December (and hence this 2012) is gone, so it is time to analyze the statistics for the corresponding Cyber Attacks Timelines.
According to the Daily Trend of December, the Christmas break has not stopped the hackers. The trend is quite constant (with a decrease around the end of the month) and with a peak around the 21st of December (the alleged End of the World according to the Mayan Calendar).
The Motivations Behind Attacks chart shows an inversion of tendency in comparison with November. Cyber Crime and Hacktivism had nearly the same impact with respectively the 47% and 46% of occurrences. It is also interesting the presence of Cyber Warfare and Cyber Espionage Campaigns (mainly concentrated in the East).
Also in December, the Distribution Of Attack Techniques Chart confirms the predominance of SQL Injection, even if with a slightly lower impact than the previous month when it was at the 52%: nearly one attack on three has been carried on with this technique. Instead, in almost one attack on four, there was not enough information. Despite the attacks by Izz ad-Din al-Qassam Cyber Fighters, the weight of DDoS is progressively decreasing (this category ranks at number four with the 17% of occurrences), while, on the other side, the number of discovered targeted attacks is growing. Maybe they are increasingly attracting the attention of Security Researchers.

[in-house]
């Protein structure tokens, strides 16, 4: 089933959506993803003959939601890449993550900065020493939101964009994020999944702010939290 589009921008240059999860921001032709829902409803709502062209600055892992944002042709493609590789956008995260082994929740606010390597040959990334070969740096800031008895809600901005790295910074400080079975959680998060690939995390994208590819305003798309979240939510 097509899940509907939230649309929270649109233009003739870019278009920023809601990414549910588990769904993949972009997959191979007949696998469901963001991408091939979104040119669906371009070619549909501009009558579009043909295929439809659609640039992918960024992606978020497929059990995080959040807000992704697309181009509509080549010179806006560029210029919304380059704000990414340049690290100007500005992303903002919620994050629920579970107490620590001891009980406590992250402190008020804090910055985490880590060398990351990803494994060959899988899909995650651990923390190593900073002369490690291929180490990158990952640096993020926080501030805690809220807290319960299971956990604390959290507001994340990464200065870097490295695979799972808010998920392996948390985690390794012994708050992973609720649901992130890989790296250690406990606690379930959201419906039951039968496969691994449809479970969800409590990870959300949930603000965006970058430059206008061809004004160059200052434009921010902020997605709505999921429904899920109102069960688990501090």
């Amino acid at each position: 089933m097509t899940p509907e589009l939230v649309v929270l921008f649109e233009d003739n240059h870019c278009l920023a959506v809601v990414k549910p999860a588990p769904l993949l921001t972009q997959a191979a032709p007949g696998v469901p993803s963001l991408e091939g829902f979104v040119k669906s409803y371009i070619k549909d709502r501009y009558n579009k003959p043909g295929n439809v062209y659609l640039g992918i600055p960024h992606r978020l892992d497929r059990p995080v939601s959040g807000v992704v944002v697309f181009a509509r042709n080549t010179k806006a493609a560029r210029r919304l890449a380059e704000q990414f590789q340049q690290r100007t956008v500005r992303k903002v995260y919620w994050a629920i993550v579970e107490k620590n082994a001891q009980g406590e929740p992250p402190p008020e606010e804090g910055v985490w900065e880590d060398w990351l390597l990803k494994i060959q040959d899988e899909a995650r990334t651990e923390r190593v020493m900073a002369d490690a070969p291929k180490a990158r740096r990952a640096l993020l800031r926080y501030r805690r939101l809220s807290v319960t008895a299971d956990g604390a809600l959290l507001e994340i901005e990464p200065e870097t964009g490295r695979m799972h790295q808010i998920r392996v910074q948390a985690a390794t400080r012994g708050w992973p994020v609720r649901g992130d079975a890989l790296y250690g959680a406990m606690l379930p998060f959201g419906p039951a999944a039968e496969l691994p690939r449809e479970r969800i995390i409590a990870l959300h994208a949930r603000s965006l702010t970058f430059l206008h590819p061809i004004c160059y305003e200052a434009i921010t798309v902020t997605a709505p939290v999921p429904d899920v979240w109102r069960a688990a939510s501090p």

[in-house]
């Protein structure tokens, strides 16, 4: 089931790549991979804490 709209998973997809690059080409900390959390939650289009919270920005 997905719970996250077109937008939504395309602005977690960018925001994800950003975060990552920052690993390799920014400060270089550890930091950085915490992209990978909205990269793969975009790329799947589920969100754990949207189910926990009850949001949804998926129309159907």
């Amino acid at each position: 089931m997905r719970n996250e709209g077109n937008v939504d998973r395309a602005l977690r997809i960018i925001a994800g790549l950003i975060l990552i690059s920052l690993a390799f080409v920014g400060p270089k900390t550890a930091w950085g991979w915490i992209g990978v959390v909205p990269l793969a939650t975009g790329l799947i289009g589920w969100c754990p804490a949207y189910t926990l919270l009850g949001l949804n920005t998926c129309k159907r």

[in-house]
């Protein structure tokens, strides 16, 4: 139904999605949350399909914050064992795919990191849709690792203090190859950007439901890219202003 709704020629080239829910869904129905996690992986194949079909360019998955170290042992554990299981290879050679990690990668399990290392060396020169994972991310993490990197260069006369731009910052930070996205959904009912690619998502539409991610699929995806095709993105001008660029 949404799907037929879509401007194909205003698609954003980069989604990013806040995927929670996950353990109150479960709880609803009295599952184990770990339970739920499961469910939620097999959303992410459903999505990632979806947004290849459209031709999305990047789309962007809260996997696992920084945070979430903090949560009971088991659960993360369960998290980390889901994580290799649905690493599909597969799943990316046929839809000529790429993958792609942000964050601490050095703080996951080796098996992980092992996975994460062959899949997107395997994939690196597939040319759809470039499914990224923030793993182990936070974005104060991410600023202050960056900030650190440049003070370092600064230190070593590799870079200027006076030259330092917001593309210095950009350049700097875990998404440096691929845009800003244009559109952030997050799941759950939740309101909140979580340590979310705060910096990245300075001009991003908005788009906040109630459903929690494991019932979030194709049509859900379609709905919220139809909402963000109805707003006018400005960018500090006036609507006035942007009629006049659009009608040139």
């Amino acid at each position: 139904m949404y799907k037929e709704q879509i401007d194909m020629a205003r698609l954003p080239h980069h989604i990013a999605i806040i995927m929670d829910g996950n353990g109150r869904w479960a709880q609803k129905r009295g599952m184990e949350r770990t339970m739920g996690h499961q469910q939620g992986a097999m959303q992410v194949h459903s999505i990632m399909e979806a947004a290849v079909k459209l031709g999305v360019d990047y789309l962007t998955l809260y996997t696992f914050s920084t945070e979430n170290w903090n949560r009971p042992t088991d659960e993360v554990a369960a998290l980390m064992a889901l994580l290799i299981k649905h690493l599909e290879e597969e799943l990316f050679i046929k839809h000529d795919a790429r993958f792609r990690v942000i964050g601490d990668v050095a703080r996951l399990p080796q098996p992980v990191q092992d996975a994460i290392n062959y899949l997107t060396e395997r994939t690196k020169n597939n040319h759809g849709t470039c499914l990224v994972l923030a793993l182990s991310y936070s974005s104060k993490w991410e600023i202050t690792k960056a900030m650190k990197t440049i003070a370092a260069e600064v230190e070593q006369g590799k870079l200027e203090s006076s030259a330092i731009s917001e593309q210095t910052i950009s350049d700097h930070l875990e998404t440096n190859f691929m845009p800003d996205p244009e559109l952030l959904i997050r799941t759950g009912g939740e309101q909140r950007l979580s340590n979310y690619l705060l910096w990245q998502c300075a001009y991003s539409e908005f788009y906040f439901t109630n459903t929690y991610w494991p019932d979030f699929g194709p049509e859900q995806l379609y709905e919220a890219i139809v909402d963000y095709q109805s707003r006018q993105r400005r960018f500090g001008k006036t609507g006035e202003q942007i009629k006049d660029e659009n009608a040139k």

Again an inversion in comparison with November: the Distribution Of Targets chart shows that in the December cyber-crooks diverted their attention for targets belonging to the Government sector, even if industries and organizations are very close (the peak of the latter is due to the campaign of the Anonymous against the Westboro Baptist Church. It is also interesting to notice the peak of attacks against Financial institutions mainly due to the waves of DDoS attacks against the U.S. Bank.
As usual, no need to remind that the sample must be taken very carefully since it refers only to discovered attacks included in the December Cyber Attacks Timeline (the so-called tip of the iceberg), and hence it does not pretend to be exhaustive but only aims to provide an high level overview of the “cyber landscape”.
If you want to have an idea of how fragile our data are inside the cyberspace, have a look at the timelines of the main Cyber Attacks in 2011 and 2012 (regularly updated), at the Cyber Attack Statistics, and follow @paulsparrows on Twitter for the latest updates.
Also, feel free to submit remarkable incidents that in your opinion deserve to be included in the timelines (and charts).
- November 2012 Cyber Attacks Statistics (hackmageddon.com)
- October 2012 Cyber Attacks Statistics (hackmageddon.com)